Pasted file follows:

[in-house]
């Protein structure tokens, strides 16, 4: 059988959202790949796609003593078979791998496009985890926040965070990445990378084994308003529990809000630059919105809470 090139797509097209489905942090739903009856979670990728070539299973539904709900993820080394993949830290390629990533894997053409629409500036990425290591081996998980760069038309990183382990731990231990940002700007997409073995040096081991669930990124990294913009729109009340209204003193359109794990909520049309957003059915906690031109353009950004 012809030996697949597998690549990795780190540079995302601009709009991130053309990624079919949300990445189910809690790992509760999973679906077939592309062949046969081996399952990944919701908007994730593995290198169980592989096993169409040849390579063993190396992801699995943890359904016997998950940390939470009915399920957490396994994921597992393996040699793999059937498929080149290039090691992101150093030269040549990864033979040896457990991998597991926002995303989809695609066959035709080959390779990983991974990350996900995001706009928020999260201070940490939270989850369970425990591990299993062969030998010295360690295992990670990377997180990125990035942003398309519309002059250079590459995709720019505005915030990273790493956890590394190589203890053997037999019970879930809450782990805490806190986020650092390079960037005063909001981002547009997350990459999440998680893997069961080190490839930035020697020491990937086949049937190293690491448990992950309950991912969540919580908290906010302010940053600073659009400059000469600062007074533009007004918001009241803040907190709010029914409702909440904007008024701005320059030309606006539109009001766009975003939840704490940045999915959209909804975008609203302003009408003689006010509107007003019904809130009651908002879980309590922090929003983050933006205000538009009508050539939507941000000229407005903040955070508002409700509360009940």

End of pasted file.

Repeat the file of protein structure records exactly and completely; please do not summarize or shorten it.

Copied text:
[in-house]
């Protein structure tokens, strides 16, 4: 059988959202790949796609003593078979791998496009985890926040965070990445990378084994308003529990809000630059919105809470 090139797509097209489905942090739903009856979670990728070539299973539904709900993820080394993949830290390629990533894997053409629409500036990425290591081996998980760069038309990183382990731990231990940002700007997409073995040096081991669930990124990294913009729109009340209204003193359109794990909520049309957003059915906690031109353009950004 012809030996697949597998690549990795780190540079995302601009709009991130053309990624079919949300990445189910809690790992509760999973679906077939592309062949046969081996399952990944919701908007994730593995290198169980592989096993169409040849390579063993190396992801699995943890359904016997998950940390939470009915399920957490396994994921597992393996040699793999059937498929080149290039090691992101150093030269040549990864033979040896457990991998597991926002995303989809695609066959035709080959390779990983991974990350996900995001706009928020999260201070940490939270989850369970425990591990299993062969030998010295360690295992990670990377997180990125990035942003398309519309002059250079590459995709720019505005915030990273790493956890590394190589203890053997037999019970879930809450782990805490806190986020650092390079960037005063909001981002547009997350990459999440998680893997069961080190490839930035020697020491990937086949049937190293690491448990992950309950991912969540919580908290906010302010940053600073659009400059000469600062007074533009007004918001009241803040907190709010029914409702909440904007008024701005320059030309606006539109009001766009975003939840704490940045999915959209909804975008609203302003009408003689006010509107007003019904809130009651908002879980309590922090929003983050933006205000538009009508050539939507941000000229407005903040955070508002409700509360009940």